Changing Fed policy and the latest US and Eurozone data, while significant, may not have the impact on EUR/USD price action as upcoming growth forecasts and the outcome of the Italian elections.
There are a number of US economic reports scheduled for release today, but the primary driver of dollar flows continues to be the Federal Open Market Committee (FOMC) meeting minutes released yesterday. The Fed is getting more serious about phasing out asset purchases, and this has led many traders to reverse their short dollar positions.
See related: Fed Hints About End of Quantitative Easing
Yet, while the greenback extended higher against the euro today, it gave up some gains against the British pound (GBP) and Japanese yen (JPY).
This lack of follow through in other pairs may reflect some skepticism about timing. According to the FOMC minutes, the central bank will re-evaluate its asset purchases next month, but they may not elect to formally taper asset purchases until later in the year. The slow pace of the US economic recovery and lack of significant inflationary pressures gives the Fed the flexibility to keep monetary policy easy, if they so desire.
This morning's CPI report showed consumer prices stagnating in the month of January and growing a mere 0.3%, excluding food and energy, which drove annualized CPI growth down to its lowest level in six months. Jobless claims rebounded to 362k from 341k, and while the data is still being distorted by estimates, it is nonetheless consistent with a slow recovery in the labor market.
Existing home sales and the Philadelphia Fed index will also be released Thursday, but we don't expect these reports to shift the outlook for the dollar significantly. The sharp improvement in manufacturing conditions in the NY region points to the possibility of a similar uptick in manufacturing conditions in Philadelphia, which would be positive for the greenback.
Our main focus now will be on comments from St. Louis Fed President James Bullard this afternoon. Three Fed Presidents are scheduled to speak today, but Bullard is the only FOMC voter. Right now, investors will be looking to upcoming speeches by US policymakers, including Fed Chairman Ben Bernanke next week, for affirmation of the Fed's new bias.
Between the FOMC minutes and this morning's weaker Eurozone PMI numbers, the euro has been pushed to a one-month low against the US dollar. While the currency pair has rebounded since then, there are two lingering questions that pose ongoing threats to the euro.
European Commission's Growth and Deficit Forecasts
One of the most important comments last week came from the head of European Sovereign Ratings at S&P. Moritz Kraemer warned that Spain, France, Italy, and Portugal are at risk of being downgraded this year. If this week's economic reports and European Commission growth forecasts suggest that this risk has increased, then the euro could be in big trouble.
See related:S&P Downgrade Rumors Rock EUR/GBP
The decline in Eurozone GDP growth in the fourth quarter raised concerns that the complete lack of growth last year and the prospects of a flat first quarter will make budget deficits in the region even more unsustainable. Therefore, the European Commission's growth, unemployment, and deficit forecasts will be extremely important. While it’s possible that the Commission will look beyond the contraction last year and focus on the signs of growth in the coming year, there could still be concerns about deficits and the currency, especially after today's weak PMI numbers.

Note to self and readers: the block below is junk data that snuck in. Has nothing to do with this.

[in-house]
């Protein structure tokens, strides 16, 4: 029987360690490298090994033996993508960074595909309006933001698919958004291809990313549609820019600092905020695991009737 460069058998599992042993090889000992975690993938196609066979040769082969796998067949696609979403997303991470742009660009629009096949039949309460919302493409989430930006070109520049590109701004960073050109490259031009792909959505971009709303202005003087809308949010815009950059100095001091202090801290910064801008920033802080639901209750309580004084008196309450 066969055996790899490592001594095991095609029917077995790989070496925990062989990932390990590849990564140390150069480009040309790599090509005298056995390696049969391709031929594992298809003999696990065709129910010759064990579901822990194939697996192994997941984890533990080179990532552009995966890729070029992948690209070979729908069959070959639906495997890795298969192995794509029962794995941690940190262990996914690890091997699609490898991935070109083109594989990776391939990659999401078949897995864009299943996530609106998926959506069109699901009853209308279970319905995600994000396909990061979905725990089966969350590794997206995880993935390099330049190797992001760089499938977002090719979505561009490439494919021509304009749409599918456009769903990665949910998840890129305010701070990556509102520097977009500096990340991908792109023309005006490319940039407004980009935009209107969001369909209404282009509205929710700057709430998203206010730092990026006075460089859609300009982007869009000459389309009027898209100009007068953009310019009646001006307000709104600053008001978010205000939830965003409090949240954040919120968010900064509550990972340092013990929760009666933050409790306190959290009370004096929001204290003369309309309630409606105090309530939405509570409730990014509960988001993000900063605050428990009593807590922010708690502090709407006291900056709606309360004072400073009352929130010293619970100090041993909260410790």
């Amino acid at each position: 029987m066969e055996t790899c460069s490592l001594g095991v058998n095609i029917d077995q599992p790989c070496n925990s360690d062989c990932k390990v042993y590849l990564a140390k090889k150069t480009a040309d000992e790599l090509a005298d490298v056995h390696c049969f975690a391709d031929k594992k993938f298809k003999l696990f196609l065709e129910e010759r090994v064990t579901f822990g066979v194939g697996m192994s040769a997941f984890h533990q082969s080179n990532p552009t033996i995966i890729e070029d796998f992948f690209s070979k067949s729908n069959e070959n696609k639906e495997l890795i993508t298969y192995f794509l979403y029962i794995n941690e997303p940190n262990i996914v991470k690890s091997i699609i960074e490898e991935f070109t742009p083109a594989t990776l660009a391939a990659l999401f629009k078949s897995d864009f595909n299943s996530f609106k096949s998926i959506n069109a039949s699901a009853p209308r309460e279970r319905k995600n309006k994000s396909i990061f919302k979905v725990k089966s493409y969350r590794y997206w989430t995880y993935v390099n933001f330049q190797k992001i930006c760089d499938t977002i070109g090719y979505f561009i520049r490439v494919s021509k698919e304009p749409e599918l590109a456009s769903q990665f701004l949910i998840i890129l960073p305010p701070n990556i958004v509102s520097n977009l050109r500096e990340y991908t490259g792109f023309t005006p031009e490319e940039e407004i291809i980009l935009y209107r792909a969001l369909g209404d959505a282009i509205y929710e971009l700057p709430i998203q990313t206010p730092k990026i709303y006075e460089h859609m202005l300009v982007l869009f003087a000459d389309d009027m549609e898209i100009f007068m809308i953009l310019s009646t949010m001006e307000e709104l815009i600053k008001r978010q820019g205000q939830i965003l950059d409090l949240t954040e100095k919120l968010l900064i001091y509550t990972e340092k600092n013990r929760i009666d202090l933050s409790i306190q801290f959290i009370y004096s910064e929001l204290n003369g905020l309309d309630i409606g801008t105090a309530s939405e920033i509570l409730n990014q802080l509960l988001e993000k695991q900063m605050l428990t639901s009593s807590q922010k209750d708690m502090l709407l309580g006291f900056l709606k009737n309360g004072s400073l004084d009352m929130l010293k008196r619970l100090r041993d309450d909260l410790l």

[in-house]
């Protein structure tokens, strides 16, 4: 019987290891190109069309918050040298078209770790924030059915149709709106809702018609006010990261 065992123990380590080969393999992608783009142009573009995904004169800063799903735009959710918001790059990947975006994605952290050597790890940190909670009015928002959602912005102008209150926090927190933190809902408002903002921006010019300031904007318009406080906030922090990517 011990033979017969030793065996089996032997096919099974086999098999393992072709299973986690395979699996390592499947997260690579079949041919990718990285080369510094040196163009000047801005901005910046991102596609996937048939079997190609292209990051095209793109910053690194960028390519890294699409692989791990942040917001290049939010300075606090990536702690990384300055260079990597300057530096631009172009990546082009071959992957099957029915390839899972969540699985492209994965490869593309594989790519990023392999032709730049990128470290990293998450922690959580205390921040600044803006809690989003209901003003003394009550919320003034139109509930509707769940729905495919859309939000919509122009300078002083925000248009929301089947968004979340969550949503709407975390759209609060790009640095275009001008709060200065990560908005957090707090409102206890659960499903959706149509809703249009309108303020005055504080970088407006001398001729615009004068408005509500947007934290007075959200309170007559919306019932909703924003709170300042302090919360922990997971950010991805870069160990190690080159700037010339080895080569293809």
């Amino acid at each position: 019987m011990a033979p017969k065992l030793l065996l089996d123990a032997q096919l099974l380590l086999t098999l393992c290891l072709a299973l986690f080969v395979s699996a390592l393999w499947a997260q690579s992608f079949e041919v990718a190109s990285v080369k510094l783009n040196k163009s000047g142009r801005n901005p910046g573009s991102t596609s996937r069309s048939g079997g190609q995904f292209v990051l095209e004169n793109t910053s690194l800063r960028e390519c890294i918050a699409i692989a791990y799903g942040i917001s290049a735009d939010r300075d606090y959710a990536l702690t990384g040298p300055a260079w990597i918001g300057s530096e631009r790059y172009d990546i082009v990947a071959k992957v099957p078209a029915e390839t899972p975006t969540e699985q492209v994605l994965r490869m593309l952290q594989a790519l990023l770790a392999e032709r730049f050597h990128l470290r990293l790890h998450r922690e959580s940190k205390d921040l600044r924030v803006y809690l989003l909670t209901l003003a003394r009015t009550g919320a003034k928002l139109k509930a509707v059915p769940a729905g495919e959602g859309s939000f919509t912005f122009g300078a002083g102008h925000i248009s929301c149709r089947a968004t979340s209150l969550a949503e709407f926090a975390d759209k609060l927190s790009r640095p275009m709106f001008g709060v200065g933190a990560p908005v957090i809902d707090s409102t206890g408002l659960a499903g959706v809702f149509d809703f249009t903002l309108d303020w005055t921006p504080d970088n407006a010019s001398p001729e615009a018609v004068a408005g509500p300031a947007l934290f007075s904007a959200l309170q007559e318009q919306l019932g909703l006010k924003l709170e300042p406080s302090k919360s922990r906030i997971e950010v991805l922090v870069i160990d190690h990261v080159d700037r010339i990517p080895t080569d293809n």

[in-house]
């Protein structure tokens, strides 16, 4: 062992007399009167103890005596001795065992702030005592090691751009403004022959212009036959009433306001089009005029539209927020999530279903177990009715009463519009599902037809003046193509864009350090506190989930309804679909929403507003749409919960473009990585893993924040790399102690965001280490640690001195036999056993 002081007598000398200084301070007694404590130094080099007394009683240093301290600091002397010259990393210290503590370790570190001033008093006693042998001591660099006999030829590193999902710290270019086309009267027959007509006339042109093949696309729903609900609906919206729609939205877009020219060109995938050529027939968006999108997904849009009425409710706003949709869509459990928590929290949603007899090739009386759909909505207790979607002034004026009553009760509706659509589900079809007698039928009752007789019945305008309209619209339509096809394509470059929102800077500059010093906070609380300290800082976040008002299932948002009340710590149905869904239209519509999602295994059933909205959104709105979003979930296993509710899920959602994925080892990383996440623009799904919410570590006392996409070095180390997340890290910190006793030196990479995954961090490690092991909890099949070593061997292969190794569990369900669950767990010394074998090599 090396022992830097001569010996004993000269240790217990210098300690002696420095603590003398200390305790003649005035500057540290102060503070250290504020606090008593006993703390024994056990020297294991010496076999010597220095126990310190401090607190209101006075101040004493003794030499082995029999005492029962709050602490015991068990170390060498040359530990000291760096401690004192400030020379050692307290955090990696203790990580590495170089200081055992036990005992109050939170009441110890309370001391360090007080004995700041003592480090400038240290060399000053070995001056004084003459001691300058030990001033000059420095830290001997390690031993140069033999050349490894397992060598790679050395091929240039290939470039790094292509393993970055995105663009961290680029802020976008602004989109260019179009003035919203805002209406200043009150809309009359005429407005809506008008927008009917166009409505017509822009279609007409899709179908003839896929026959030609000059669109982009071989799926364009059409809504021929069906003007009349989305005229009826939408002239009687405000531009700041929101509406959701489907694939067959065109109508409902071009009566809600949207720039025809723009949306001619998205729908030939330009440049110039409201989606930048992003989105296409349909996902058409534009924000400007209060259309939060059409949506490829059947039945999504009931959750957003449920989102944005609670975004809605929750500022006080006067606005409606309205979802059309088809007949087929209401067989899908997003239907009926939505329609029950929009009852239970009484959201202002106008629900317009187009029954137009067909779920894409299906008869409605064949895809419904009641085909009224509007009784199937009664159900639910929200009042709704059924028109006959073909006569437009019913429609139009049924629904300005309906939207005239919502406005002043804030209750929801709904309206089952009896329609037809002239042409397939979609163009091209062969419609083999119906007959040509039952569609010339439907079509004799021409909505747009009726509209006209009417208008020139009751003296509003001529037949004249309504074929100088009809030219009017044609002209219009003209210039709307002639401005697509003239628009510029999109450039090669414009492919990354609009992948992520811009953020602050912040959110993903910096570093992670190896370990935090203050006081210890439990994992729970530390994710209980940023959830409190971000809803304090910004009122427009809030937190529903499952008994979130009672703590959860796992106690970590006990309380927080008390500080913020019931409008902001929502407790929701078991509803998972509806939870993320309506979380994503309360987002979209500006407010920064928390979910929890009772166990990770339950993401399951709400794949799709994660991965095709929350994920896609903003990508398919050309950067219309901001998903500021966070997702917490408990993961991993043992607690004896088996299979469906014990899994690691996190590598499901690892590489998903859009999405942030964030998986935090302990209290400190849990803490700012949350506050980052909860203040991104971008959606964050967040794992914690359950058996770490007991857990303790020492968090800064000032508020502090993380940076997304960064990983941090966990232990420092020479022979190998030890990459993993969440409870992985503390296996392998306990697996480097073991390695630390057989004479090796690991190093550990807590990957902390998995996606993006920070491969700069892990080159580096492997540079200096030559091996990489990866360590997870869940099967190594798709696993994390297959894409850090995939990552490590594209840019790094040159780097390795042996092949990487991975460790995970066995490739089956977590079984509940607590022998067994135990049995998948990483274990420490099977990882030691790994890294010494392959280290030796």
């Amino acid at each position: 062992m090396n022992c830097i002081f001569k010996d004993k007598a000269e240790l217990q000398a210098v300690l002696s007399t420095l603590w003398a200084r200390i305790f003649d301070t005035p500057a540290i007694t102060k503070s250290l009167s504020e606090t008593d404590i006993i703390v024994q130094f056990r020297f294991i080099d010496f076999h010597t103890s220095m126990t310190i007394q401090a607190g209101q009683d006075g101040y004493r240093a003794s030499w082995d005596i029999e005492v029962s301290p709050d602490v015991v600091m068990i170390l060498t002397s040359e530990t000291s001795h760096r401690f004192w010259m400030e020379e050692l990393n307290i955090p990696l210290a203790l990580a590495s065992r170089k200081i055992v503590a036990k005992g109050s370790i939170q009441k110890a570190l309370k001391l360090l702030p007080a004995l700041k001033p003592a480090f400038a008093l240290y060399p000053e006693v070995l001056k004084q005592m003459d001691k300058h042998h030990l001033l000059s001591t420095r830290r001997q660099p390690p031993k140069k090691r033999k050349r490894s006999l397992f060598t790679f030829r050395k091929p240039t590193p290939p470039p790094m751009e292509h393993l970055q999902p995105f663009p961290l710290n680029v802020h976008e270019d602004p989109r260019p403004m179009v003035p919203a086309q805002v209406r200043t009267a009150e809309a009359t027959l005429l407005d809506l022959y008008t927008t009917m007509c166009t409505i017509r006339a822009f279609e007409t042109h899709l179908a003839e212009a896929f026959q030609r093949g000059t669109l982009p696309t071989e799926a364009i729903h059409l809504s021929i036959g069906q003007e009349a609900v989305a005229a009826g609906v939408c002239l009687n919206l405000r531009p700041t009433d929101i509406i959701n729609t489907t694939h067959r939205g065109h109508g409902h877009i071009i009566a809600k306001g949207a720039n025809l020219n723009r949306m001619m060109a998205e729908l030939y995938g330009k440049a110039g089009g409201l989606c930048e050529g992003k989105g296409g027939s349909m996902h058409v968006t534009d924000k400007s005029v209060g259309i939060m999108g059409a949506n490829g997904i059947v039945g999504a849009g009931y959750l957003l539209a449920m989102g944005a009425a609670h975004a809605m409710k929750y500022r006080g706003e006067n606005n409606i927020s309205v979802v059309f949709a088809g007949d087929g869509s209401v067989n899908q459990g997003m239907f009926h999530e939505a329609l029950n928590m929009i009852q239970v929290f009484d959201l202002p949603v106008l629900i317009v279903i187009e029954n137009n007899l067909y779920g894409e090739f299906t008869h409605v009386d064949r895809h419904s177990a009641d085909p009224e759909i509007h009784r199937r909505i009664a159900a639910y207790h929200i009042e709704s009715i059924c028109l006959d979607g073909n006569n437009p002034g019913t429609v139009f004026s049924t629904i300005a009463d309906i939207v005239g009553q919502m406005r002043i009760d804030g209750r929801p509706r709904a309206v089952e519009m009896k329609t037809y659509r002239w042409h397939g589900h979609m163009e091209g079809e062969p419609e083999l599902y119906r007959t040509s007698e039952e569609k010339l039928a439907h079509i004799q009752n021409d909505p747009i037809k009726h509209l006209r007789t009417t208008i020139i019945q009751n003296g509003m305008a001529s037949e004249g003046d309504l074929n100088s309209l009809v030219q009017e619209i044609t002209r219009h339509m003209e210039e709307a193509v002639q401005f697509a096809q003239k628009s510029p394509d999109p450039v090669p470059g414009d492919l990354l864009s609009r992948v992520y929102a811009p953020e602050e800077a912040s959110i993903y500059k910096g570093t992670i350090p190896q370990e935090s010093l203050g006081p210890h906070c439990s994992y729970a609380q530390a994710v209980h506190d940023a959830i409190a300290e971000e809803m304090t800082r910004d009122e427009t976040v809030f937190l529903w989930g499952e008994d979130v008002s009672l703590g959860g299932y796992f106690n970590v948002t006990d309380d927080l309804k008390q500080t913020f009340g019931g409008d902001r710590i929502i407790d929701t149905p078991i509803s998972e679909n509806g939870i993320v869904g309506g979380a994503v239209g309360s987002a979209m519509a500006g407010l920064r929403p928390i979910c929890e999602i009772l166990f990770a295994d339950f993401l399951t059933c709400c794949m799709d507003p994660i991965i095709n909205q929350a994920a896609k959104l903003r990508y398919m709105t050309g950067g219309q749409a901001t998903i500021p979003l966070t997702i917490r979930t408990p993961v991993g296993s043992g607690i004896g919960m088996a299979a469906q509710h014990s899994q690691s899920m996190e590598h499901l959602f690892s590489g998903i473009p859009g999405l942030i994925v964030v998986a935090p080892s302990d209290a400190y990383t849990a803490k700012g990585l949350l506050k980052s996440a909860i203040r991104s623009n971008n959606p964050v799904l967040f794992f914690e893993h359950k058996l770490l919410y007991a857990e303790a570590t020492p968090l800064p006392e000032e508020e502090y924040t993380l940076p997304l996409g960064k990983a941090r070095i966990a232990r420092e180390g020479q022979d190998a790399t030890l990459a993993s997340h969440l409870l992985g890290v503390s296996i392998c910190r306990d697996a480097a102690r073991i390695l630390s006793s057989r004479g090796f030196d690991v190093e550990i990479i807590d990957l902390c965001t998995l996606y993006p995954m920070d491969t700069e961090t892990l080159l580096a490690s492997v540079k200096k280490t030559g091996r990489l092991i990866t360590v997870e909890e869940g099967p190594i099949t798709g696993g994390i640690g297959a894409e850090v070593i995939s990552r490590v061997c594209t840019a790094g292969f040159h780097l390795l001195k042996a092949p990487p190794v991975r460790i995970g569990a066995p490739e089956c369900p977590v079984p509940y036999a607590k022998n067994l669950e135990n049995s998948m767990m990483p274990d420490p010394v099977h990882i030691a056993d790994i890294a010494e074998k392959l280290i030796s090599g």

Aside from the potential changes to growth estimates, we will also be looking to see if budget deficit forecasts are increased. If Spain's budget deficit is expected to exceed 8%, it could raise the risk of a downgrade for the Eurozone's fourth-largest economy. If, however, forecasts remain largely unchanged, it could help the euro.
Italian Election Uncertainty
The election in Italy is also a problem for the euro. The election is being held on February 24 and 25, and between Prime Minister Mario Monti calling former Prime Minister and current opposition Silvio Berlusconi a buffoon and Berlusconi slurring in a speech, this will be an interesting one.
The leader of Italy's center left party, Pier Luigi Bersani, is neck to neck with Berlusconi, and while no one is expected to win a majority, right now, it appears that Bersani is leading slightly in the polls. If Bersani wins, he will most likely form a coalition government with Mario Monti's centrists, which is probably the best-case scenario since it would offer assurance of continued reform in Italy.
However, these elections are close and can still go either way. The worst-case for investors and the euro would be a win by Berlusconi because he plans to abolish unpopular property taxes that were the cornerstone of Monti's austerity measures. A return to the free-spending days of Berlusconi would be a big hit to confidence and would increase the risks of a downgrade for Italy.
For these reasons and others, the uncertainty surrounding the Italian elections poses a risk for the euro. If the outcome of either event is negative, the euro could resume its slide towards 1.31.
By Kathy Lien of BK Asset Management
- Politics & Government
- Budget, Tax & Economy